In association with the Tissue Viability Society (TVS), GAMA Healthcare recently hosted a webinar on the adoption of waterless bathing practices moderated by Martin Kiernan; Clinical Director, GAMA Healthcare.
Fran Spratt; Lead Nurse Tissue Viability, and Emma Lavelle; Matron from University Hospitals Southampton (UHS) NHS Foundation Trust, openly discussed:
Their experiences on current bed bathing protocols.
Why they chose to adopt a new approach to bed bathing.
Some of the challenges faced by clinicians during the trial and rollout.
The benefits of rolling out a new waterless bathing system throughout UHS.
The advantages of waterless bathing during COVID-19.
The different wipe systems they use.
How they introduced a moisture damage care pathway using wipes.
Some real-life patient experiences.
It is an alternative to bathing a bed bound person by using without water products, such as wipes or cloths, that have been developed for a full body wash compared to the traditional bed bathing approach of using soap, water, wash cloths and towels.
Their original interest in waterless bathing came from attending a lecture on a study undertaken in nursing homes in the Netherlands which focused on “washing without water” which was considered a more efficient alternative to traditional bed bathing. Their interest in the findings of the study combined with ongoing sinks issues in their hospital and increasing concerns with wash cloths and towels meant that their traditional bathing approach had become challenging, and they were keen to explore an alternative.
Benefits were twofold and were for staff and patients. Initially, they undertook a time in motion study comparing traditional bed bathing with waterless bathing in older people wards. The time in motion study found that staff saved 40 minutes whilst delivering care to six patients. In addition, not only had they identified an operational efficiency, but they also found that the waterless bathing experience was preferred by patients and improved practice of staff undertaking whole body bed bathing due to the simple one pack one person format.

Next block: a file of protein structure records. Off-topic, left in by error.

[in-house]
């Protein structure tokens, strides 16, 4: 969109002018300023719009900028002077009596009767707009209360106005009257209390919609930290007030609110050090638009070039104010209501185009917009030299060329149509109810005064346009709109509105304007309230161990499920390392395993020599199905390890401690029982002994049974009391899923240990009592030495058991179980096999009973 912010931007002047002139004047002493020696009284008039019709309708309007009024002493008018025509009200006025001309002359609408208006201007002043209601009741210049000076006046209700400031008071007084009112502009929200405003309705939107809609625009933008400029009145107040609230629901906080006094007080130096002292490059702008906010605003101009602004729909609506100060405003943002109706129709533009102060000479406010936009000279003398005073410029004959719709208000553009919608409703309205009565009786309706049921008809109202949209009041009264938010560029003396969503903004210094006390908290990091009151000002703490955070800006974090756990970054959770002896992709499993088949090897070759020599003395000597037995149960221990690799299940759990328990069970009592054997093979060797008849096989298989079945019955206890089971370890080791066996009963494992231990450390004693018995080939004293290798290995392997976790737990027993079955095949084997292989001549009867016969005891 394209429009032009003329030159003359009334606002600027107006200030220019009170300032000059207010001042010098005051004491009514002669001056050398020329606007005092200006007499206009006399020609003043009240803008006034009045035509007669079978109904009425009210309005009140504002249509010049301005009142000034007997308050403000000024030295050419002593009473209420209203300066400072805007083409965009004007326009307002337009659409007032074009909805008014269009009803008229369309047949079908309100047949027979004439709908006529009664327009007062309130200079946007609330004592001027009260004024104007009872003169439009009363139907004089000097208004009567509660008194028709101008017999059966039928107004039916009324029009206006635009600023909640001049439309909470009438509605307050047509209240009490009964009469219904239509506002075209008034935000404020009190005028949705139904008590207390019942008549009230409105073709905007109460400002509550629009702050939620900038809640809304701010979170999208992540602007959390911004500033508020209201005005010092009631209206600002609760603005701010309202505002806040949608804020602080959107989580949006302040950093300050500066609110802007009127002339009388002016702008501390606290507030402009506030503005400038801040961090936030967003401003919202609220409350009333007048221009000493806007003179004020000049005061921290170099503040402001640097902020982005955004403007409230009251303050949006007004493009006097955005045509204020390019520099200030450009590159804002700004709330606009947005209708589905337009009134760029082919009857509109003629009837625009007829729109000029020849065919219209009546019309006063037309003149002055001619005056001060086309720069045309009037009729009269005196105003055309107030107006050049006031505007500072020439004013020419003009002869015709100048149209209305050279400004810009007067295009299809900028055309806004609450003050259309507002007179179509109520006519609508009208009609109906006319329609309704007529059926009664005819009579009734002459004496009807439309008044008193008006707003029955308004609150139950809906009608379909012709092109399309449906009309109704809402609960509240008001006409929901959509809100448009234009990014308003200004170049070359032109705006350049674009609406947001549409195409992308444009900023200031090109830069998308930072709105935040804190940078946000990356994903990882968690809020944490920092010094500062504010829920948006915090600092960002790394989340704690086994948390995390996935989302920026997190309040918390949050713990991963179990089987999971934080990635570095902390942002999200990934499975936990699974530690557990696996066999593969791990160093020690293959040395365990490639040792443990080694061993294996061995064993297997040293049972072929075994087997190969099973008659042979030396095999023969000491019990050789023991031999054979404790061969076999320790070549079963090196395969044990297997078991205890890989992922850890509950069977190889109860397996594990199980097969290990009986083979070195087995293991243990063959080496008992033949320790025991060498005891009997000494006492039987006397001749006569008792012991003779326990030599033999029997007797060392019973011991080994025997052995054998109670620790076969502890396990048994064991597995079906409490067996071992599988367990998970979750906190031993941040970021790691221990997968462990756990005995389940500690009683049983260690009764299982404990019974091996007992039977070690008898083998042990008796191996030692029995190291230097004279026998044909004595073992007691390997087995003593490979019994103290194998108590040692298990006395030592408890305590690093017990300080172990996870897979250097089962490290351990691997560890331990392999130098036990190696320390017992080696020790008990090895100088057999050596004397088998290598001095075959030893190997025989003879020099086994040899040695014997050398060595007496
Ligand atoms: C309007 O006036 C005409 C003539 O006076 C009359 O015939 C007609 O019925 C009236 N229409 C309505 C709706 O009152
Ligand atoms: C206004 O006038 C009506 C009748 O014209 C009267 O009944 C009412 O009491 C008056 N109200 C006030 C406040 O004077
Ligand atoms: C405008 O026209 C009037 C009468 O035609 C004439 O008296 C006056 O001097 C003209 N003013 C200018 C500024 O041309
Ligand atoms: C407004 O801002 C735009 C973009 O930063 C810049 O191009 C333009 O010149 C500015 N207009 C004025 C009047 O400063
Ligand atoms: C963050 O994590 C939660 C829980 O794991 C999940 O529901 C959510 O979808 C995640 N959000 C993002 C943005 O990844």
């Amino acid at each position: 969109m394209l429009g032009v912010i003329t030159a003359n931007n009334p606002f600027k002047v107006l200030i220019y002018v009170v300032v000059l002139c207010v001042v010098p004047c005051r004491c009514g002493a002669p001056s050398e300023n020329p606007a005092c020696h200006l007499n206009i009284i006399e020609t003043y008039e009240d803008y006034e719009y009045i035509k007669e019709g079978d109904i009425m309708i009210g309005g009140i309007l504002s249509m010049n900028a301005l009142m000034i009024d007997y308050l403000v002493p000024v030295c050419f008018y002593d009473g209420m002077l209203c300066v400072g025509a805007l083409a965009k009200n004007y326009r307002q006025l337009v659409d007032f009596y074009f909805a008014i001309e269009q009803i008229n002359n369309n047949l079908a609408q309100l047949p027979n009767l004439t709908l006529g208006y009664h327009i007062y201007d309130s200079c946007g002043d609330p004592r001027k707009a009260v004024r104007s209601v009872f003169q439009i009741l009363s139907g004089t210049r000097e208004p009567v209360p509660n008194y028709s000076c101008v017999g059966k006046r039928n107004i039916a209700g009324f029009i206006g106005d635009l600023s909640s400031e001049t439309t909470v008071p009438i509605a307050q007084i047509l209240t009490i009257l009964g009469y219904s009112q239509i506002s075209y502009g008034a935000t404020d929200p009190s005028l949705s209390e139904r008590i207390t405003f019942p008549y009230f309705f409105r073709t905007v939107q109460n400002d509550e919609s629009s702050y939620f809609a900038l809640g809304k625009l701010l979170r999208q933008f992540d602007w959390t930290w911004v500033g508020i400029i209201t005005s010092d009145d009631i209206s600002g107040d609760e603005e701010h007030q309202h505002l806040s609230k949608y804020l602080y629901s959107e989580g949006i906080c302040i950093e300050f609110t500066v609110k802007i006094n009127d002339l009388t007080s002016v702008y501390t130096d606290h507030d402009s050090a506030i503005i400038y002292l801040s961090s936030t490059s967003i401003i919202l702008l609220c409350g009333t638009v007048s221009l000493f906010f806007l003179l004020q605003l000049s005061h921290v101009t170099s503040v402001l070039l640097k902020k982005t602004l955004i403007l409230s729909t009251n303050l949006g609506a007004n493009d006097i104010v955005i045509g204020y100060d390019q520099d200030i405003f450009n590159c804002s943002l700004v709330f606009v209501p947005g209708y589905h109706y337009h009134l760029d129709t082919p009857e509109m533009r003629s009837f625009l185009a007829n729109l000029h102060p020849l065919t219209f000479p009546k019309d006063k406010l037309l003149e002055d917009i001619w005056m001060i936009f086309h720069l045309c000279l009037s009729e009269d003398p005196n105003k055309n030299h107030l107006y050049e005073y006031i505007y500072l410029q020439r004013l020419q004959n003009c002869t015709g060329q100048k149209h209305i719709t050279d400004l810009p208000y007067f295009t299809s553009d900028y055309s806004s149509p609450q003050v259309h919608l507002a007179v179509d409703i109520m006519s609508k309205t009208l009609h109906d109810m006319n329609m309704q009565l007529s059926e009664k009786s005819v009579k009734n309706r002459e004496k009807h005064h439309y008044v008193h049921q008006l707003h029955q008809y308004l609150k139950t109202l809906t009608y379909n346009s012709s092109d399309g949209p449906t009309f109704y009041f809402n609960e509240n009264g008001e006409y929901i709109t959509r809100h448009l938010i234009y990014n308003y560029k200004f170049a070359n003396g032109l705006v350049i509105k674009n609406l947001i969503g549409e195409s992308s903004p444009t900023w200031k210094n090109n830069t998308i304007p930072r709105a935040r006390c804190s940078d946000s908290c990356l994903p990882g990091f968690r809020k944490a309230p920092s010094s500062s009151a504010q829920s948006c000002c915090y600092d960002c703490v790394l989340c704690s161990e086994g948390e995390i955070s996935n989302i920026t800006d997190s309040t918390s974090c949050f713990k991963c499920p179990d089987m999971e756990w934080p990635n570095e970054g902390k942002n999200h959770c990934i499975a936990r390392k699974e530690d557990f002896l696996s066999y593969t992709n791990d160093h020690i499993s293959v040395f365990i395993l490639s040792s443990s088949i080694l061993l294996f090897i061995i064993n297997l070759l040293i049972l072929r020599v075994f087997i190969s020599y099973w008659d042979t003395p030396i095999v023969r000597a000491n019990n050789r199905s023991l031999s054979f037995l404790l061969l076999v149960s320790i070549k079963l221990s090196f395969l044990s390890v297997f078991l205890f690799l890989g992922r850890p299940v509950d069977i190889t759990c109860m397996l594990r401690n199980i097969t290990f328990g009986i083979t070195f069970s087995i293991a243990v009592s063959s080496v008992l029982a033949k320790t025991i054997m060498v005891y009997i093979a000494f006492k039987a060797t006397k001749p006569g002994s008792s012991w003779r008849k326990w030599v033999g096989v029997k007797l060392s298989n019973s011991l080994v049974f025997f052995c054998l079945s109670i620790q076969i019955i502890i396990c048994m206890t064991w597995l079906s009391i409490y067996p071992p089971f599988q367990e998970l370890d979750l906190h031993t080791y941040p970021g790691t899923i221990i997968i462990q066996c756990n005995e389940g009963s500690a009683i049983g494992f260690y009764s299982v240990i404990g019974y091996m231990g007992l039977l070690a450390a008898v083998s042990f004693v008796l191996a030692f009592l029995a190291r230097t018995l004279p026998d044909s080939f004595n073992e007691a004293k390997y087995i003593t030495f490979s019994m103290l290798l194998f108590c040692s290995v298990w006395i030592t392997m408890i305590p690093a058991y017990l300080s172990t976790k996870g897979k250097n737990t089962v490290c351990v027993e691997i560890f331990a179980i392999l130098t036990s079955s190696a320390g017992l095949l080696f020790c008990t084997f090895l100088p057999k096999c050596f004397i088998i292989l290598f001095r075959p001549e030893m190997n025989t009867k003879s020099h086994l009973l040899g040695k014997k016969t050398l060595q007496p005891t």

Initially they experienced challenges such as negativity that they were introducing a ‘festival wash’ and that they would not be giving patients a proper wash. They overcame this by asking the staff to try the wipes on themselves at the outset before they introduced it to the patients. They also had challenges around the environmental impact but once in use they realised this was offset when compared to laundering of face cloths/towels, disposal of water and use of cleaning products to decontaminate the basins. During the implementation they identified additional benefits such as decreased likelihood of slips, trips and falls, they also found an improvement in skin health (less excoriation in groin and buttock areas) and that staff and patients preferred this new bed bathing approach.
The webinar closed with a question & answer session where the audience asked the experts a variety of questions from how you would introduce waterless bathing to domiciliary, are there any studies regarding use of chlorhexidine wipes and infection rate reduction to has there been any trials on long term use of the wipes on skin integrity.
If you have any further questions after watching the webinar, please get in touch via our Contact Us page. To view products mentioned in this article, please visit our Bed Bath range, Chlorhexidine Bathing range and Contiplan product range. Help spread the word by sharing this article on social media.
In today's article we share the latest advice on the new COVID-19…
In our latest article, we take a look back at the recent ACIPC vi…
In this article we discuss the strain on isolation capacity in ho…
Dr Phillip Norville caught up with IPS Scientific Programme Commi…